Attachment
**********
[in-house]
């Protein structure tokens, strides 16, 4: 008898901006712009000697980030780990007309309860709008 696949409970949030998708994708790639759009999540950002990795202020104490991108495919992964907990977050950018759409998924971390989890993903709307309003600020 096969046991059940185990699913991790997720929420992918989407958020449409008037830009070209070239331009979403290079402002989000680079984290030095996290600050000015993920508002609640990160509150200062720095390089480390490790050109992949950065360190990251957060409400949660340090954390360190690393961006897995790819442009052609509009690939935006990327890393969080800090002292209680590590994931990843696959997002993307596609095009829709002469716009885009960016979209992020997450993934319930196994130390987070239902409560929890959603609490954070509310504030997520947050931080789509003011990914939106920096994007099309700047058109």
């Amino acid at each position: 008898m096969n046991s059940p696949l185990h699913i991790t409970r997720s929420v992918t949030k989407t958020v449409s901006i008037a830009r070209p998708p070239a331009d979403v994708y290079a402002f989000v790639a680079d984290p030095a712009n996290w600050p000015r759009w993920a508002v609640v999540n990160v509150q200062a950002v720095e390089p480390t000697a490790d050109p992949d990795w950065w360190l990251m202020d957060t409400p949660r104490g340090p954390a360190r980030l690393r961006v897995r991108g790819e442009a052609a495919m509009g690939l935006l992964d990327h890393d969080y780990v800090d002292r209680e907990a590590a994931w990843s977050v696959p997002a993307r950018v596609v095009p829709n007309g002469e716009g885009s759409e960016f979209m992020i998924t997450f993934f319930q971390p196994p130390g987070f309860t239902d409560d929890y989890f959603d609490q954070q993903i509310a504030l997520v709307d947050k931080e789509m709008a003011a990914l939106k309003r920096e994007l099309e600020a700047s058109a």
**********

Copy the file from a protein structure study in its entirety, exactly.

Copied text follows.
[in-house]
């Protein structure tokens, strides 16, 4: 008898901006712009000697980030780990007309309860709008 696949409970949030998708994708790639759009999540950002990795202020104490991108495919992964907990977050950018759409998924971390989890993903709307309003600020 096969046991059940185990699913991790997720929420992918989407958020449409008037830009070209070239331009979403290079402002989000680079984290030095996290600050000015993920508002609640990160509150200062720095390089480390490790050109992949950065360190990251957060409400949660340090954390360190690393961006897995790819442009052609509009690939935006990327890393969080800090002292209680590590994931990843696959997002993307596609095009829709002469716009885009960016979209992020997450993934319930196994130390987070239902409560929890959603609490954070509310504030997520947050931080789509003011990914939106920096994007099309700047058109």
């Amino acid at each position: 008898m096969n046991s059940p696949l185990h699913i991790t409970r997720s929420v992918t949030k989407t958020v449409s901006i008037a830009r070209p998708p070239a331009d979403v994708y290079a402002f989000v790639a680079d984290p030095a712009n996290w600050p000015r759009w993920a508002v609640v999540n990160v509150q200062a950002v720095e390089p480390t000697a490790d050109p992949d990795w950065w360190l990251m202020d957060t409400p949660r104490g340090p954390a360190r980030l690393r961006v897995r991108g790819e442009a052609a495919m509009g690939l935006l992964d990327h890393d969080y780990v800090d002292r209680e907990a590590a994931w990843s977050v696959p997002a993307r950018v596609v095009p829709n007309g002469e716009g885009s759409e960016f979209m992020i998924t997450f993934f319930q971390p196994p130390g987070f309860t239902d409560d929890y989890f959603d609490q954070q993903i509310a504030l997520v709307d947050k931080e789509m709008a003011a990914l939106k309003r920096e994007l099309e600020a700047s058109a």